Table of Contents

Handbook of Research on Strategy and Foresight

Handbook of Research on Strategy and Foresight

Elgar original reference

Edited by Laura Anna Costanzo and Robert Bradley MacKay

Drawing together a collection of 29 original chapters, the Handbook makes an invaluable contribution to theory and practice by stimulating disciplined, rigorous and imaginative enquiry into the relationship between strategy and foresight. Leading scholars in the field of strategic management are brought together to offer innovative and multi-disciplinary perspectives on the past, present and future of strategy formation and foresight. In so doing, they challenge research in four key areas: strategy and foresight processes; strategy innovation for the future; understanding the future; and strategically responding to the future.

Chapter 9: Strategizing as Practising: Strategic Learning as a Source of Connection

Elena P. Antonacopoulou

Subjects: business and management, strategic management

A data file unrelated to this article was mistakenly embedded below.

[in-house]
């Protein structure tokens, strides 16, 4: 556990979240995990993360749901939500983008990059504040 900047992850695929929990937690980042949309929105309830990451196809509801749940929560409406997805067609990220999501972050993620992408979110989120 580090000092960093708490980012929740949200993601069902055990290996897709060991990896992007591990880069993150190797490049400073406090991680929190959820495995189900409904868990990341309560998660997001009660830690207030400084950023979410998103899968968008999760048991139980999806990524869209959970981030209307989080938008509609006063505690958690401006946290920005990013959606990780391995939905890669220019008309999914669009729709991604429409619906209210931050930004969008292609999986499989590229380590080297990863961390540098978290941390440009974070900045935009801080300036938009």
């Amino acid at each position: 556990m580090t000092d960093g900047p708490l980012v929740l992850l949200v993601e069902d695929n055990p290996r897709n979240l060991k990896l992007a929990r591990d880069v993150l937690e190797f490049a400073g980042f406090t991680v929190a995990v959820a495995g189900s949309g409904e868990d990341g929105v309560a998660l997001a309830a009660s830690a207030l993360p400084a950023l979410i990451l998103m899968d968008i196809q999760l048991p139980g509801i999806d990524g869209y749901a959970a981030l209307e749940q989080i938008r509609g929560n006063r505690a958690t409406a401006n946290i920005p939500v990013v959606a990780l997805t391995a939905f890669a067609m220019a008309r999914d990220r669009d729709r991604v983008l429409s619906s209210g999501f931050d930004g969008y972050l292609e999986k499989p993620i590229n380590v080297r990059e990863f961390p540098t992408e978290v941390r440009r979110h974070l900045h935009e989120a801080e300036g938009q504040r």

Elena P. Antonacopoulou* Introduction In recent years, we have witnessed a turn in strategy research towards a greater emphasis on the processual nature of the phenomenon (Pettigrew, 1992; Langley, 1999; Khanna et al. 2000). The concern with capturing the dynamic nature of strategy formulation and implementation has prompted a greater attention towards the micro foundations of strategizing with a particular focus on the social and situated nature of the phenomenon (Chakravarthy and Doz, 1992; Hendry, 2000; Levy and Alvesson, 2003). This is best reflected in the upsurge of ‘strategy-as-practice’ as a new perspective for thinking about and researching strategic issues. This new perspective focuses on micro processes such as strategic activities, episodes and other forms of strategic routines (Johnson et al., 2003; Jarzabkowski, 2005). A practice focus is also consistent with (and extends) recent contributions which have stressed that routines (intended as repeated application of a specific practice) can be a source of change and adaptation (Feldman, 2000; Feldman and Pentland, 2003). All these developments have also significantly affected the language we use to describe the strategy process and it is now more common to refer to ‘strategizing’ (Whittington, 2003) as a way of illustrating the dynamic nature of the process and practice of performing strategy. These trends can also be seen in the context of a wider effort in strategy research to pay more attention to the subtle and often invisible resources that can account for the competitive advantage of organizations (Barney, 1991). Among...

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